- a trustee who has the right to elect, appoint or remove one or more directors of a private company is controlled by the person who, under the terms of the trust, has the power to direct the trustee how to exercise such right; and
- a trustee who controls an intermediary is, in turn, controlled by the person who, under the terms of the trust, has the power to direct the trustee how to exercise such control.
Control of Intermediaries who are Personal or other Legal Representatives
The rules for determining control over personal or other legal representatives parallel those for trustees:
- a representative who is the registered owner of shares in a private company is controlled by the person who has the legal authority to direct the representative how to exercise any of the rights attached to the shares;
- a representative who has the right to elect, appoint or remove one or more directors of a private company is controlled by the person who has the legal authority to direct the representative how to exercise such right; and
- a representative who controls an intermediary is, in turn, controlled by the person who has the legal authority to direct the representative how to exercise such control.
Control over other Intermediaries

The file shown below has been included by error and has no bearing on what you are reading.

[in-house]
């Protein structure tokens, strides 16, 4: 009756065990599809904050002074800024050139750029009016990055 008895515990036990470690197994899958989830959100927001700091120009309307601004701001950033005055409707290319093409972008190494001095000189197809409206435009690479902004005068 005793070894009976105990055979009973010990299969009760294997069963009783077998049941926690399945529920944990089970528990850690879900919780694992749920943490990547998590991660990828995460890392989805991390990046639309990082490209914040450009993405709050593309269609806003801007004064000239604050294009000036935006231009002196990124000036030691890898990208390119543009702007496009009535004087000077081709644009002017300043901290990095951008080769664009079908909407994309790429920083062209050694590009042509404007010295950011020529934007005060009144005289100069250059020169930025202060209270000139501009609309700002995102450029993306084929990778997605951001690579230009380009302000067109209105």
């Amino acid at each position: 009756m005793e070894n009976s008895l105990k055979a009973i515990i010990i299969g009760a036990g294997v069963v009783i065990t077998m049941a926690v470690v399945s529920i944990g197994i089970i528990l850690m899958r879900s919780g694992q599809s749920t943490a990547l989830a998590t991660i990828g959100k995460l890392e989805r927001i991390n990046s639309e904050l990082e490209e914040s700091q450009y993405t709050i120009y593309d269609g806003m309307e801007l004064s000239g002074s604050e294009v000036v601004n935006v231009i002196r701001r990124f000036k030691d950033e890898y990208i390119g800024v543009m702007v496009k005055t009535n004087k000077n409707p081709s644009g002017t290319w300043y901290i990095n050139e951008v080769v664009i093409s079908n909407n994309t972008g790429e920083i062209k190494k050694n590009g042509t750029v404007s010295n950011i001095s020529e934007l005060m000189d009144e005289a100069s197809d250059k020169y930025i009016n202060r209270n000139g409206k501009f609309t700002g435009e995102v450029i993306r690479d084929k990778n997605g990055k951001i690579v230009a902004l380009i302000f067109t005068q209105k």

Finally, control of corporations, partnerships or agents who are not also trustees or personal or legal representatives is determined based on the following three rules:
- a corporation is controlled by the person who has the right to elect or appoint the majority of its directors;
- a partnership is controlled by a person who is a partner in the partnership; and
- an agent is controlled by its principal.
How does a Private Company establish a Transparency Register?
The transparency register may be in electronic, microfilm or paper form, and must be available for inspection or copying by directors, police, certain tax authorities and regulators from the company’s records office. The B.C. Registrar of Companies (the “Registrar”) has provided a Template Transparency Register for download and use by private companies and has also provided useful examples of how to complete transparency registers for several common scenarios.
If a private company is unable to obtain or confirm some or all of the information required, the transparency register must identify the information it was unable to obtain or confirm and summarize the steps taken to obtain the information.
To assist companies in identifying significant individuals in their companies, the B.C. Registrar of Companies has published an online guide.
What is Next?
Private companies and their directors should use the time remaining until May 1, 2020 to gather the information required to prepare their transparency registers and to analyze more complex ownership and control structures. Once transparency register requirements come into force, there will be no additional transitional period.